I finally saw “High Noon” with Gary Cooper, a movie that I’d heard of forever, but for whatever reason, never had a chance to view. Finally, last Fourth of July, I had the opportunity to watch this classic.
The lessons of this movie are worth reflection, since the movie captured some of the most basic universal, timeless human traits. Set in the western genre, Gary Cooper (Cain) is getting married to a Quaker woman, and therefore resigning as marshal of this small town. His resignation is occurring just one day before the new marshal is set to arrive. This means there will be no marshal for one day.
Coincidentally, three “bad guys” show up in town, awaiting a train that’s due to arrive at high noon. On board the train is Frank Miller. Apparently, it was because of Cain that Miller was sent to prison, and Miller is coming to seek revenge.
But Cain just got married, and was heading out of town. He could just walk away from it all. He no longer has any legal responsibilities to the small town. But his personal ethics compel him to go back to the town.
Some time earlier, Cain and company had managed to drive all the bad elements from the town, and turned the town into the sort of place where people would want to come to in order to work and to live a good life.
There’s also another woman (isn’t there always?) and a cast of characters all caught up in the pettiness of their own lives.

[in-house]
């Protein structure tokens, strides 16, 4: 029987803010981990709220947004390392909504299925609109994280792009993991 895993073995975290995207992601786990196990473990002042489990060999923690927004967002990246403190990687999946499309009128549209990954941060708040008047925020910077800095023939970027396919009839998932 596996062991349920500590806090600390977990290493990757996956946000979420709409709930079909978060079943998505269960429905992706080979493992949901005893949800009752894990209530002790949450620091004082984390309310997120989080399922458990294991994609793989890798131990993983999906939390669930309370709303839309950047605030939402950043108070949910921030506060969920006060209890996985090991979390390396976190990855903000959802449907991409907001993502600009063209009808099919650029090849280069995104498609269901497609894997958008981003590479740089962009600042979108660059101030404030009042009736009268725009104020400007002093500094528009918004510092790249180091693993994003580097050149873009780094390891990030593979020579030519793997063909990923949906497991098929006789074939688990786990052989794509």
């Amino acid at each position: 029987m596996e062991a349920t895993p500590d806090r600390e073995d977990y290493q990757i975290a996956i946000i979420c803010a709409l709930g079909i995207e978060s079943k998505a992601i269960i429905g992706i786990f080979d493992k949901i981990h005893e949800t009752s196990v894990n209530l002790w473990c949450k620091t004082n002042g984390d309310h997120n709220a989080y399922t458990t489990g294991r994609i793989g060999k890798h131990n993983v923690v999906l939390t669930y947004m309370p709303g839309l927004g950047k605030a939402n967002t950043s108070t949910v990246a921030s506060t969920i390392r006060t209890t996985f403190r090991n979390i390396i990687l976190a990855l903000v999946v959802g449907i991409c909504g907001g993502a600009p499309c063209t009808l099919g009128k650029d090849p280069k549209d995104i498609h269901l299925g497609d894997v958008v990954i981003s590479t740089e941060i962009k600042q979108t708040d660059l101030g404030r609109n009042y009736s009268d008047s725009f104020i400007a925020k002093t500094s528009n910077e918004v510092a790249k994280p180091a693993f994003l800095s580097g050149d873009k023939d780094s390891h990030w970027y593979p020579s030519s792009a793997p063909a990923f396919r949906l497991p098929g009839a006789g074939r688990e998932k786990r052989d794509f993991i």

As we watch the clock tick down to noon, Cain attempts to round up some men and deputize them in order to fight back Miller and his gang of three.
But it turned out that Miller and gang had many passive supporters in the town, those who liked the wild days before Cain got Miller sent to prison. You’d think that the whole town would rally behind Cain, but each one had their own fears, their own doubts, and their own excuses.
The movie is a fantastic study in human character. The basic “good vs. evil” drama is depicted here, which reminded me of the “Lord of the Flies” where the two sides set against one another. Pleasure vs. discipline. Freedom vs. control. Do what you want vs. do what is right.
In the end, Cain does his duty and gets some unanticipated assistance. Duty done, he finally tosses his brass badge in the dust and departs that little town that offered no help.
This is a movie worth taking the time to watch, and having a discussion afterwards. It makes you realize that with all our modern trappings today, we are no better and no different than the parochial folks in that little isolated town, who – like us – get to look in the mirror every day, and must accept the consequences of our choices.